View Full Version : Getting ugly
10-04-1999, 11:07 PM
I read newspapers but I'm clueless on golf. (This is a spectator sport?)
Seems there was some honkin' big golf do and somebody on the American team did something exciting (?!) and there was high fiving celebration or something.
So, on the news shows and in the newspapers there's a brouhaha over the whole thing.
( Matthew Norman in the London Evening Standard):
Headline: Joy of Ugly Victory Brings Out Ugly American.
Quote: " Let's be painfully honest about it. Yes, (Americans) are repulsive people, charmless, rude, cocky, mercenary, humorless, ugly, full of nauseatingly fake religiosity, and as odious in victory as they are unsporting in defeat."
Reactions, sports fans? I mean, what about Brazilian soccer (football?) teams? They are so exuberant they make the average American look FINNISH! And Brit soccer riots?
All this over *golf*??
Humorless, ugly, mercenary, etc.,
10-04-1999, 11:15 PM
Fuck the Brits. They need a laxative if you ask me.
They are just pissed because Americans just keep kicking their asses over and over and over and over again...
10-05-1999, 12:12 AM
That's it, Mr. Norman. I want my lend-lease fleet back.
10-05-1999, 12:50 AM
We still have superior hygiene.
10-05-1999, 01:02 AM
I guess I have two questions:
compared to soccer, chess, etc. it's like watching paint dry
2.) the ugliness...
biogotry? justified disgust w/ violations of sport protocol? fine but inviolable lines
I don't remember seeing this much vitriol over genocide and ethinc cleansing. But I'm pretty dense about the applied and symbolic aspects of sports.
(Who are these "Browns" people?)
10-05-1999, 02:18 AM
Golf is not a sport. It's a game. Like archery or darts or billiards, it's mainly skill at aiming. That's why it's so unexciting. I'd rather watch a game of Hungry, Hungry Hippos.
Fitness benefit of golf? None. Absolutely none. Stop-and-go walking (mostly stopping) and rapidly twisting your waste 90 times does nothing for fitness. Nothing. It pisses me off when insurance companies give breaks to people who golf (presuming that golfing makes them healthier) or when local governments and schools subsidize golf. Might as well subsidize pool halls and marble tournaments, too.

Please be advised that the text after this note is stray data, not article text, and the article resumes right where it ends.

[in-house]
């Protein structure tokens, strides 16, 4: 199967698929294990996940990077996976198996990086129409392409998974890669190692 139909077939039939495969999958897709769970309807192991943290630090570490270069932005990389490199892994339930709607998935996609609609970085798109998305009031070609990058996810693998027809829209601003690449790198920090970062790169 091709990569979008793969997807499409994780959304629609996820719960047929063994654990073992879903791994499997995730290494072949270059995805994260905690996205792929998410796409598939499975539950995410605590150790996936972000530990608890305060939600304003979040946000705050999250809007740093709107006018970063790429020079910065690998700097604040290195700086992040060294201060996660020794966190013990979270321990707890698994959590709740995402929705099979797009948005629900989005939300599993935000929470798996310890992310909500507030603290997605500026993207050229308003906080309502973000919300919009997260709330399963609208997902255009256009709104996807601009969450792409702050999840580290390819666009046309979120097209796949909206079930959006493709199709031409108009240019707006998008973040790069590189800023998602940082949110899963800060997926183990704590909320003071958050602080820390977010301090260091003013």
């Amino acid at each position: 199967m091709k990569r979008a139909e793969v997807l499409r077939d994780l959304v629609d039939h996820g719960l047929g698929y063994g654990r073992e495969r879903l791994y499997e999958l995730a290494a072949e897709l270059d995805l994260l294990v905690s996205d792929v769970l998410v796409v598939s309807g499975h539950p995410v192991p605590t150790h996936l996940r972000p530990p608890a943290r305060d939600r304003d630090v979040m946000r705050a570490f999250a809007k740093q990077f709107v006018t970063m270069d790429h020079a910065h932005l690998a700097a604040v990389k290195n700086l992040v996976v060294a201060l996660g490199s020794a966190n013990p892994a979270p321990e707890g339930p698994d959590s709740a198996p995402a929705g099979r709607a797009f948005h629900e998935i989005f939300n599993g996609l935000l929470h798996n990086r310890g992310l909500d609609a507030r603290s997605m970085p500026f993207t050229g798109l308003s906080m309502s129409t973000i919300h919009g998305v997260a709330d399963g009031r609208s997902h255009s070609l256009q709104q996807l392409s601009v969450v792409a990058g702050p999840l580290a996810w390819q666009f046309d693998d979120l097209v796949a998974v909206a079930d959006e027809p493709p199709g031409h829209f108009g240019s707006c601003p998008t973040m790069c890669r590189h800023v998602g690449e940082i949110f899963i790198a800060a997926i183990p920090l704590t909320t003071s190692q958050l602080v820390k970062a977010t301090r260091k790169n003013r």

There, ranting done.
10-05-1999, 02:44 AM
The Brits are complaining about American manners? Ever seen one of their football (soccer) matches?
They call me MISTER Wizard!
10-05-1999, 07:37 AM
It pisses me off when insurance companies give breaks to people who golf (presuming that golfing makes them healthier) or when local governments and schools subsidize golf.
Don't forget the companies that subsidize golf with money that should be going to the employees that actually produce a product rather than to the elite 'good ole boy' club.
A point in every direction is like no point at all
10-05-1999, 07:48 AM
The golf-bashing is entirely justified, as always. (Having spent a couple of summers trying to pay for my college education by working for the Greenskeeper of a public course, I am well aware that golfers tend to be the lowest form of life--proto-virus or some such.)
However, before this turns into a general Brit-bash: Who in the world is Matthew Norman?
Is his bashing of Yanks the approximate equivalent of William F. Buckley jr. taking a shot at the queen? (IOW, some stuffy guy that no one really reads making stuffy pronouncements that only get picked up if it's a slow day on the newswire?)
10-05-1999, 07:58 AM
OK, here's the skinny on this.
The event in question took place at the Ryder Cup, which is basically team golf. The Americans staged the greatest comeback in Ryder Cup history last month, and won the tournament.
The problem arose when American Justin Leonard sank a 45-ft. birdie putt on 17. The American fans, not the players, began celebrating and jumping around, when in fact one of the European players still had a 25-ft. putt to try, which would have tied the two teams going into 18. Instead, the player missed the putt, and claims that American fans caused him to miss it by celebrating in his line.